Preferred Alternative

The “Salem Alternative” was developed by the Salem City Council after hearing concerns from city residents about potential impacts caused by Alternative 4D. The initial “Salem Alternative” took much of the design from Alternative 4D, but minimized the impacts by reducing the size and extent of the local road changes, reducing the number of lanes on the bridge from three to two in each direction, and minimizing elevated structure (ramps and viaduct). The project team refined the alternative so that it could function from a traffic engineering perspective, while respecting the policy input provided by the Salem City Council. Based on this analysis, a detailed description and map were developed. The Oversight Team selected the preferred alternative (below) in February 2014.

A set of frequently asked questions (FAQ) has been developed for the preferred alternative. Read the full description of the preferred alternative.


Alternatives in the Draft EIS

Transportation System and Demand Management (TSM/TDM)

During the alternatives development process, a stand-alone Transportation System Management and Transportation Demand Management (TSM/TDM) alternative was studied and determined not to meet the project Purpose and Need all by itself. Instead, the project team recommended that appropriate (TSM/TDM) elements (including transit) be included as part of each alternative in the Draft EIS.

After greater study, it became clear that many of the strategies that would accomplish the transit/TSM/TDM objectives are not within the control of the roadway agencies that would implement the alternatives. To make sure the Salem River Crossing project still supports the goal of decreasing single-occupancy vehicle travel across the river, the project team is pursuing the following approach.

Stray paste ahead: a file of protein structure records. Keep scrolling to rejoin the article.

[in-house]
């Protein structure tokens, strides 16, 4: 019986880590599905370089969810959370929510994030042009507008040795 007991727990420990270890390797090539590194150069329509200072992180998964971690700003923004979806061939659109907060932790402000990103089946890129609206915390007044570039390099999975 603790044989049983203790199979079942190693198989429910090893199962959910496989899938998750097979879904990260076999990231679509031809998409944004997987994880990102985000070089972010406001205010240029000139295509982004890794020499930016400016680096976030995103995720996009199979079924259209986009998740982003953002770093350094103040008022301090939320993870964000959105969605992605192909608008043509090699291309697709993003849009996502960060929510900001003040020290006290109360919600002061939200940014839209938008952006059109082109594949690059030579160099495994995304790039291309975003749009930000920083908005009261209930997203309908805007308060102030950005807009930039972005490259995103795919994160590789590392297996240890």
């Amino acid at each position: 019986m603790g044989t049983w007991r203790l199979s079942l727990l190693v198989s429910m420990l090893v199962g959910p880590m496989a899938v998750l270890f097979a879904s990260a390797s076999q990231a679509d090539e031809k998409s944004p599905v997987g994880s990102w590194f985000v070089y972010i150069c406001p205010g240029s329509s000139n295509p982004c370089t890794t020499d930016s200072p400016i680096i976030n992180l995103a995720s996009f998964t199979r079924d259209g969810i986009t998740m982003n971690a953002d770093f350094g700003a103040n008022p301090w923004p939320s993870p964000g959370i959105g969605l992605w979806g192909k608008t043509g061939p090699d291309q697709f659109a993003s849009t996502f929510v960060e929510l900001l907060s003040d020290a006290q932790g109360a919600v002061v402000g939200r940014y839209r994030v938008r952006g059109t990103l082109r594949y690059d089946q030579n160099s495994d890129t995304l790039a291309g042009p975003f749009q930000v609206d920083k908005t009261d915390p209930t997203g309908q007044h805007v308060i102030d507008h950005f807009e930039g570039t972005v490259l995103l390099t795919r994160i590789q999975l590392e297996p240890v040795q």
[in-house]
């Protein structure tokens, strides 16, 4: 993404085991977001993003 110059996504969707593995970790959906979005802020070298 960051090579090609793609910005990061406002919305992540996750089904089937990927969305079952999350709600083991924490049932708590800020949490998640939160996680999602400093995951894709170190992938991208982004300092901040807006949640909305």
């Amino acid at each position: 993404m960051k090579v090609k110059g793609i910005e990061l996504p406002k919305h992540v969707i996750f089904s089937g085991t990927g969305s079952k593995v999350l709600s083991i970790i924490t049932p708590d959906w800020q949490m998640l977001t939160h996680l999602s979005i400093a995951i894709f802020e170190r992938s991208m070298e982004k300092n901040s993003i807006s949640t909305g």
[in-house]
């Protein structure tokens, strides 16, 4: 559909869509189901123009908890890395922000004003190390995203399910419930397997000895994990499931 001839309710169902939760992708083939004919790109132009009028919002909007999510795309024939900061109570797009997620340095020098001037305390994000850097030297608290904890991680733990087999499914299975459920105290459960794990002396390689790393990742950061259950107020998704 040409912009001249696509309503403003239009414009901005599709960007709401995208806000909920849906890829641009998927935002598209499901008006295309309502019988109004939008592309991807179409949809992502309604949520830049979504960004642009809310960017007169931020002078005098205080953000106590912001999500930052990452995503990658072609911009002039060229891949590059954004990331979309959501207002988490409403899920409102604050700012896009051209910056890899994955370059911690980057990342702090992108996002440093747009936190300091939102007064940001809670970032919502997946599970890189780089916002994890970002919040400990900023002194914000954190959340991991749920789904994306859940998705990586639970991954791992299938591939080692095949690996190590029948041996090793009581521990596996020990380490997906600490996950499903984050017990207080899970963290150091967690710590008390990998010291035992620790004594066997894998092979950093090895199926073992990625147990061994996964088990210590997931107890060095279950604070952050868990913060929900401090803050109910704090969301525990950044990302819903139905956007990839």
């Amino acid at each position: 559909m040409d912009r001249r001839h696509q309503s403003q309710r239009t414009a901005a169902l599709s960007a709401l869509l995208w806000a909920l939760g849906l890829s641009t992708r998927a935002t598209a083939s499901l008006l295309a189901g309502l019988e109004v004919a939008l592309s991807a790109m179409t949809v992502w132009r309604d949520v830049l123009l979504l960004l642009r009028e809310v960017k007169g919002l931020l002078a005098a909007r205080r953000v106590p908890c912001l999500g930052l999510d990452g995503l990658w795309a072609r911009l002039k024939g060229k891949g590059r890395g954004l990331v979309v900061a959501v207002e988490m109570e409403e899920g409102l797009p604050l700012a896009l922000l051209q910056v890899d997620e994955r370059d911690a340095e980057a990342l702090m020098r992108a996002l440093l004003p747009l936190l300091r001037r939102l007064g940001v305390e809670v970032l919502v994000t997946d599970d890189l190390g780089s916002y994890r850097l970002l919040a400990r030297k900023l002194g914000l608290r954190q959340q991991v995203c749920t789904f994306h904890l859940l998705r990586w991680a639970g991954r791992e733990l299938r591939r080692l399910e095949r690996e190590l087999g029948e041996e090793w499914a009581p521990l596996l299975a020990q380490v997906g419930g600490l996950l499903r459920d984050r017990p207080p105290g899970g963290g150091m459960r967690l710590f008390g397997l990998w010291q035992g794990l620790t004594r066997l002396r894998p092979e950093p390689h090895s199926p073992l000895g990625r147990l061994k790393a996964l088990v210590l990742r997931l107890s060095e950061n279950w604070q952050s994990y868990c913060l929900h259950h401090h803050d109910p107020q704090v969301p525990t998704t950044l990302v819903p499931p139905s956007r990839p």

First, the Draft EIS will assume that the future demand (year 2031) for vehicle trips across the river is 8% less than otherwise forecast. Basing the project design on a reduced traffic volume anticipates a high degree of success in increasing non-auto travel across the river and also helps prevent the project from being overbuilt.

Second, the Project Management Team (PMT) has initiated the Salem River Crossing Alternative Modes Study to identify potential transit and other alternative mode improvements that could be made either at the same time as, or separate from, the Salem River Crossing project. This study will help assure that all potential TSM/TDM options are fully studied and that they can be implemented independent of the Salem River Crossing project if needed. The PMT will work closely with the Salem-Keizer Transit District and other stakeholders to develop recommendations for increasing the use of alternative modes as a way to meet the goals assumed in the Draft EIS. This study was finished  before the publication of the Salem River Crossing Draft EIS.